In a dominant performance made up of skill, will, and one punishing left jab, Anthony Joshua restored some of the luster he lost after quitting in the ring against Andy Ruiz six months ago. Two cards came in at 118-110 and the third at 119-109, as the Brit Joshua used tactical superiority to better a too-heavy Ruiz in Diriyah, Saudi Arabia.
A notably lighter Joshua entered the ring against a notably wider (how?!) Andy Ruiz. At no point was Joshua in any real trouble. He married the skill we knew he had to a discipline we had not seen before. Whereas the always brave Ruiz never quit, he did not come to the fight anything close to in shape, and if there was a Plan B, he was unable to implement it, in a fight that screened on DAZN.
Ruiz admitted in the ring post-fight that he didn't prepare enough and was too heavy.
On to the rounds!
It’s clear Joshua got the memo in training. Box, use your height and reach. Not much happened in the first until Joshua landed a sharp right that opened a cut over the corner of Ruiz’s left eye.
Joshua reopens the cut early in round two. That could be a problem. Joshua is really using his jab. He’s being very smart. Can he continue to be? Ruiz opens a cut over Joshua’s eye that appears to be less significant than the one he gave Ruiz.
Ruiz is trying to impress his will on Joshua in the third. It’s not effective…yet. Joshua picks it up just a little down the stretch. Going to the body and putting together a couple punches. It’s not much, but seeing how Ruiz didn’t find Joshua at all in the round, it should be enough.
Ruiz gets in close and Joshua immediately clinches at the beginning of the 4th before Ruiz cab land anything. Very smart. Joshua’s jab is controlling the round and the fight. Ruiz finally throws something with force, but Joshua partially blocks it. Ruiz lands a chopping right hand at the end of the round. Joshua appears to take it well.
What Joshua is doing – jabbing, keeping distance, holding in tight – may not be sexy, but it sure is surgical. Joshua continues to control the fight through five.
Joshua takes a solid left hook from Ruiz to start the sixth. He responds with a hard right. They mix it up briefly, then Joshua returns to what’s working. Joshua lands a beautiful left hook and leans into a clinch, giving Ruiz no chance to reply in kind. Ruiz is clearly frustrated. Maybe if he hadn’t shown up 16 pounds heavier, he could cut off the ring.
The seventh starts out as more of the same. Ruiz can’t find Joshua to let his hands go and Joshua sticks to his discipline. The jab is winning this fight. Joshua lets his hands go a bit in the last minute of the round. Looking more eager. He gets the better of the exchange, but that’s a risk.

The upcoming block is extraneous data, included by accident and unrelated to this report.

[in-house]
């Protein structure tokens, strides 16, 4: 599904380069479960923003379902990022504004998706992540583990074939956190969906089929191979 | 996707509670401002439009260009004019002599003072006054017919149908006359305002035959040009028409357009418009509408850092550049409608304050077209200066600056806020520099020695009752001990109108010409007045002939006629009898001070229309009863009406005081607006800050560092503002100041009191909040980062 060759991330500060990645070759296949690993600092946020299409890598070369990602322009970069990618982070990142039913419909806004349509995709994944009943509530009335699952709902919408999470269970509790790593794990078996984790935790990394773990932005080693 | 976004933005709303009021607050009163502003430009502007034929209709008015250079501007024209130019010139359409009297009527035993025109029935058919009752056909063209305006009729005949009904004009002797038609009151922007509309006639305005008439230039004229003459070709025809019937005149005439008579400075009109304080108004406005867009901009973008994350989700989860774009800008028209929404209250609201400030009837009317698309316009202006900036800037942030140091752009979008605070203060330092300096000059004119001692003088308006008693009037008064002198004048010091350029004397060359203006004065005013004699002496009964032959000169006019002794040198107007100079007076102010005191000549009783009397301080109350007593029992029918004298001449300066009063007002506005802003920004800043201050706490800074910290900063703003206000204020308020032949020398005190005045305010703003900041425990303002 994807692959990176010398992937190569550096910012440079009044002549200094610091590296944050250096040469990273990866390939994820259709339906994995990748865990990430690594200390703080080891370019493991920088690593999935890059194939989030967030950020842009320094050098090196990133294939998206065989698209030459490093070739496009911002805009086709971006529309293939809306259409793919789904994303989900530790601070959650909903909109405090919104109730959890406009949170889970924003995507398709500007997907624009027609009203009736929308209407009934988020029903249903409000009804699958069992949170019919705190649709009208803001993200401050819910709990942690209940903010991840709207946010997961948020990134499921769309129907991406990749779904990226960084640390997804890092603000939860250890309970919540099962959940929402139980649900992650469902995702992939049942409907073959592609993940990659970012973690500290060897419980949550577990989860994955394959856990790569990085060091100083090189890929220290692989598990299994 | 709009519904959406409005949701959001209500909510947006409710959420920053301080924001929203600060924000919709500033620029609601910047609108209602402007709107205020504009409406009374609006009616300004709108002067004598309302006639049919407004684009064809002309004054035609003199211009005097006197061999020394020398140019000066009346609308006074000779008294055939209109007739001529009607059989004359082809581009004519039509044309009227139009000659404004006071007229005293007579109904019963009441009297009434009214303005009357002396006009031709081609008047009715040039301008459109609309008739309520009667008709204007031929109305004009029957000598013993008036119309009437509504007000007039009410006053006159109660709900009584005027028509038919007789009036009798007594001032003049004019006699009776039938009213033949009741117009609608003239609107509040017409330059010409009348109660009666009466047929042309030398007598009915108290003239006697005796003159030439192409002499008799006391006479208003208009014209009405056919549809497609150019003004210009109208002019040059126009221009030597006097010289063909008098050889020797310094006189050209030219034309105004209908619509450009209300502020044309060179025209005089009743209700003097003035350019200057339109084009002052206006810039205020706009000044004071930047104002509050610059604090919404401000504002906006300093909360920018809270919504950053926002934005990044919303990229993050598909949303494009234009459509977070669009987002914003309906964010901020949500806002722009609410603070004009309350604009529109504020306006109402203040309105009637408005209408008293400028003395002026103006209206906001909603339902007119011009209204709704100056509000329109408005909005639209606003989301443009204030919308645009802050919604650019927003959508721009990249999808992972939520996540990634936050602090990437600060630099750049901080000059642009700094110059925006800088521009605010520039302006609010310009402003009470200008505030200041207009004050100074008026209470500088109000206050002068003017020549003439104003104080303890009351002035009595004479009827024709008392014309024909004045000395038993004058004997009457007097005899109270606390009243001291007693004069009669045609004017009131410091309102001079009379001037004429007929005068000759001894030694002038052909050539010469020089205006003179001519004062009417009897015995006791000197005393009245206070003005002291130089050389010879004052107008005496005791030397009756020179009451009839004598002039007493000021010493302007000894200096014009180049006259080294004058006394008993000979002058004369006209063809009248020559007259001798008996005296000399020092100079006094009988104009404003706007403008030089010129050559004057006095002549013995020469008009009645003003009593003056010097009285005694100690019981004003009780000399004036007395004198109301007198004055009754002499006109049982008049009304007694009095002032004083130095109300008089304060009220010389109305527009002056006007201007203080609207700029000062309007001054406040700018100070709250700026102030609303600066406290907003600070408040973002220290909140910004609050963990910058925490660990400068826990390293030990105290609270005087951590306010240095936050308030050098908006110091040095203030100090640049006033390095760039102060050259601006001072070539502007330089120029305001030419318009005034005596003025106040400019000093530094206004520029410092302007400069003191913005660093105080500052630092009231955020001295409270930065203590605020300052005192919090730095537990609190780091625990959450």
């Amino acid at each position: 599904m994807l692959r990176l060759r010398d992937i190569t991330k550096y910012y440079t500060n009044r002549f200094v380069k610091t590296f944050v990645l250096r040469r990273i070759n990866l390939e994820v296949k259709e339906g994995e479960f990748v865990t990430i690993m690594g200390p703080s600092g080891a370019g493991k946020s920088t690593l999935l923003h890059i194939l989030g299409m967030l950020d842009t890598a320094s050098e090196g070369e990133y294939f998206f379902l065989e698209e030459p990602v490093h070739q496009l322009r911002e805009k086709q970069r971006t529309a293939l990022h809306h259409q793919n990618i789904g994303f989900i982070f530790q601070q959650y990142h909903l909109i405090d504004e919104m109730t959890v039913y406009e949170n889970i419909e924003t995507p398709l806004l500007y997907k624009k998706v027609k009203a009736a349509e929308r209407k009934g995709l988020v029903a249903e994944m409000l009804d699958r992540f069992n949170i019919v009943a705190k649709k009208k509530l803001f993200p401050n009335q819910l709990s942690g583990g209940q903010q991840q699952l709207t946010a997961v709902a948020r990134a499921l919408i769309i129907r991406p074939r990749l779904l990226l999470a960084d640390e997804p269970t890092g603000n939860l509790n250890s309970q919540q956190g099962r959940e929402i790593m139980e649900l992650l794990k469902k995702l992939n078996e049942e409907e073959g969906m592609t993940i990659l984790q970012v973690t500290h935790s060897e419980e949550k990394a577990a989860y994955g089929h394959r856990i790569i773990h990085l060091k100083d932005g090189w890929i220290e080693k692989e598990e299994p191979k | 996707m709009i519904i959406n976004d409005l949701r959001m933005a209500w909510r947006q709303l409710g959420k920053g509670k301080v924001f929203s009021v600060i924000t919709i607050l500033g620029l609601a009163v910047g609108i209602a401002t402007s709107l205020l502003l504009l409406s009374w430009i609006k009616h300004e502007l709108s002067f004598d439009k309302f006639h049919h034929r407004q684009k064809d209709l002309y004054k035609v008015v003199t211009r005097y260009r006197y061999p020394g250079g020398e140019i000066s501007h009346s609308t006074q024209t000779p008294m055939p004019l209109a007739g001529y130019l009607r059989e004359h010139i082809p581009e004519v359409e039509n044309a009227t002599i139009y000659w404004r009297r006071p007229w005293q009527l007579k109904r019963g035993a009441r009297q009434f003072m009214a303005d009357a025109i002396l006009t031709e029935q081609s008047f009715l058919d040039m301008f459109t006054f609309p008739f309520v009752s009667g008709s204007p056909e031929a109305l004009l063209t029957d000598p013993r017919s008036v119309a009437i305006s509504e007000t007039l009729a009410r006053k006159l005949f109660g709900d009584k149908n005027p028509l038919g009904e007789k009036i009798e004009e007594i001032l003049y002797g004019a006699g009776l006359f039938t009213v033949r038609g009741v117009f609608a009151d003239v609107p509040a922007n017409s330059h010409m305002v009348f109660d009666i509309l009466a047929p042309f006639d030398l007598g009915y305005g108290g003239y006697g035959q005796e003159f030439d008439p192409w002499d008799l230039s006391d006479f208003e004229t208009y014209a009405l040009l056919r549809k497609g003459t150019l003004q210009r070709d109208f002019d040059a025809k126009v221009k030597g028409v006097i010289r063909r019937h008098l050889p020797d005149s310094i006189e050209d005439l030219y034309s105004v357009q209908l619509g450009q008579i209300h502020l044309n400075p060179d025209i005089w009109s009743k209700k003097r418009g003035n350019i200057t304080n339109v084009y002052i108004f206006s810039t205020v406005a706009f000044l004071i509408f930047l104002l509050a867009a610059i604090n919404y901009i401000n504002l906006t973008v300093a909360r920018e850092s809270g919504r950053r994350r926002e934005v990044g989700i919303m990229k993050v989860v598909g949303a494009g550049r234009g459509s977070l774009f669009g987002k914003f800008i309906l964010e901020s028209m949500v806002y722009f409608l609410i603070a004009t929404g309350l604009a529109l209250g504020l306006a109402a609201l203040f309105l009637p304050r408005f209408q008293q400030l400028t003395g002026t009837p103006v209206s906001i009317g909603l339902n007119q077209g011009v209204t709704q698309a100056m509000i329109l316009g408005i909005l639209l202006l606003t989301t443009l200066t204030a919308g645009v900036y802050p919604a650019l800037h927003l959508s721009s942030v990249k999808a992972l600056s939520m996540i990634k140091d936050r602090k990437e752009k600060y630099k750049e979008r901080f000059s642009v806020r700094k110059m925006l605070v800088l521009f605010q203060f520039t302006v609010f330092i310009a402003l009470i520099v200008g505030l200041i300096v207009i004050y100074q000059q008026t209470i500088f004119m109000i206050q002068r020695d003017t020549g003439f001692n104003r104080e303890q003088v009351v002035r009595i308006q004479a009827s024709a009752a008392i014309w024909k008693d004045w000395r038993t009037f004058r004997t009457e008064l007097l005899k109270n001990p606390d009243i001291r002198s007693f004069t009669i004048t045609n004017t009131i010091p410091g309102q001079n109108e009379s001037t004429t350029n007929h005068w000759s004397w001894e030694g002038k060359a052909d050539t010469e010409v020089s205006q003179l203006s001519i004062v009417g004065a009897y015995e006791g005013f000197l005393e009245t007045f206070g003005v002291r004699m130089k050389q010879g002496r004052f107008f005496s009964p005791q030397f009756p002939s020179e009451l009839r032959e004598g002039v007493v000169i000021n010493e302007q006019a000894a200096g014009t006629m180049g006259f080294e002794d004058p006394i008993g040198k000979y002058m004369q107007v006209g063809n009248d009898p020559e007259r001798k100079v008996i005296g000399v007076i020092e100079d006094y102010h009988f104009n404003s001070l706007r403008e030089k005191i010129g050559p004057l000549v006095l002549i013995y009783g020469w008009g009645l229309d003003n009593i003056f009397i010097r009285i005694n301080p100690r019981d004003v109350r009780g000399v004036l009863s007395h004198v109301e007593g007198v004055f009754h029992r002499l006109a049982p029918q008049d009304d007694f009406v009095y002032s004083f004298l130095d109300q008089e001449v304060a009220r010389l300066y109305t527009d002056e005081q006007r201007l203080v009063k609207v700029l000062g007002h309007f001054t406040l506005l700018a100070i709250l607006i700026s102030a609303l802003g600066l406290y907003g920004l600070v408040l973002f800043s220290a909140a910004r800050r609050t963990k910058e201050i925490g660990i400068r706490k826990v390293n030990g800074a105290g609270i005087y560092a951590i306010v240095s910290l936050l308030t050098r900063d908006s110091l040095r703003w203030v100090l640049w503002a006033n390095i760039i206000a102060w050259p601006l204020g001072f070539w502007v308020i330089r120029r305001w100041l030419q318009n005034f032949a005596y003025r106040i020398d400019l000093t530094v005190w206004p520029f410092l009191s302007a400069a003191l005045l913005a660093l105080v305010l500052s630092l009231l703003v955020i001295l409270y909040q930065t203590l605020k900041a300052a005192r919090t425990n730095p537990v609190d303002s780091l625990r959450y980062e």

A minute into the eighth, Joshua lands a solid right hook to the jaw. Ruiz lands a questionable shot to the back of Joshua’s head during a clinch. Ruiz lands two solid rights. It’s the first time he’s gotten the better of even a single moment of this fight. Ruiz lands a couple more shots. They don’t land flush, but this is how Ruiz needs to fight. If you really wanted to give Ruiz a round, this would be your first chance.
At the start of the ninth, it’s hard to imagine a scenario where Joshua loses as long as he stays ambulatory. Joshua’s jab is beautiful. On occasion he follows it with a right, but not so often as to create risk. Ruiz lands a decent chopping right, but Joshua holds up to it and goes back to work. Stick and move. Stick and move. It’s a hard stick, by the way.
Through ten, nearly every round is like the one before it. Ruiz can’t throw because Joshua isn’t there. And while Joshua is throwing mostly jabs, the red, puffy face of Ruiz tells you those shots are propelled by significant steam.
In the eleventh, Ruiz bulls Joshua into the ropes. Joshua holds and regains distance. Then jab, jab, jab. People overuse the word “clinic,” but this is exactly that.
Heading into the twelfth, Ruiz looks like he wants to beg Joshua into a scrum. The odds seem low. Hard lead right by Joshua sends flop sweat all over the ring. Then he goes right back to the jab. Brilliant.
The question going into the second Joshua/Ruiz fight was a simple one. Who is Anthony Joshua? Is he the highly skilled Adonis who ended the Klitchsko era, or the great pretender?
Because, make no mistake, Anthony Joshua should never lose to an out of shape journeyman like Andy Ruiz. Let’s be fair though. These things can happen. It’s what makes boxing the most unpredictable of sports. It has happened to the best of fighters. It happened to Muhammad Ali when he lost to Leon Spinks. Hell, it happened to Lennox Lewis twice with Oliver McCall and Hasim Rahman.
What’s most important to note is both Ali and Lewis avenged those losses and fully recovered their reputations. Now, Anthony Joshua was never going to become Muhammad Ali – how could anyone? But he could become Lennox Lewis. And as consolation prizes go, that’s a pretty damn good one.
As revenge goes, Joshua did not claim his in emphatic fashion. But, if you look close, you see Lennox Lewis. And you don’t have to squint too hard.
HERE ARE QUOTES FROM THE PRINCIPALS:
On his performance: “Man, the first time was so nice – I had to do it twice! A man like me don’t make no excuses, my boy Dereck Chisora said I could do this if I am ready to D-I-E. And look, this is about boxing. I am used to knocking guys out. Last time, I hurt the man and I got caught coming in. I gave that man his credit. There was no excuses. I respect Andy and his family and his trainers so much. I just wanted to put on a great boxing masterclass and also show the sweet science of this lovely sport. It’s about hitting and not getting hit.”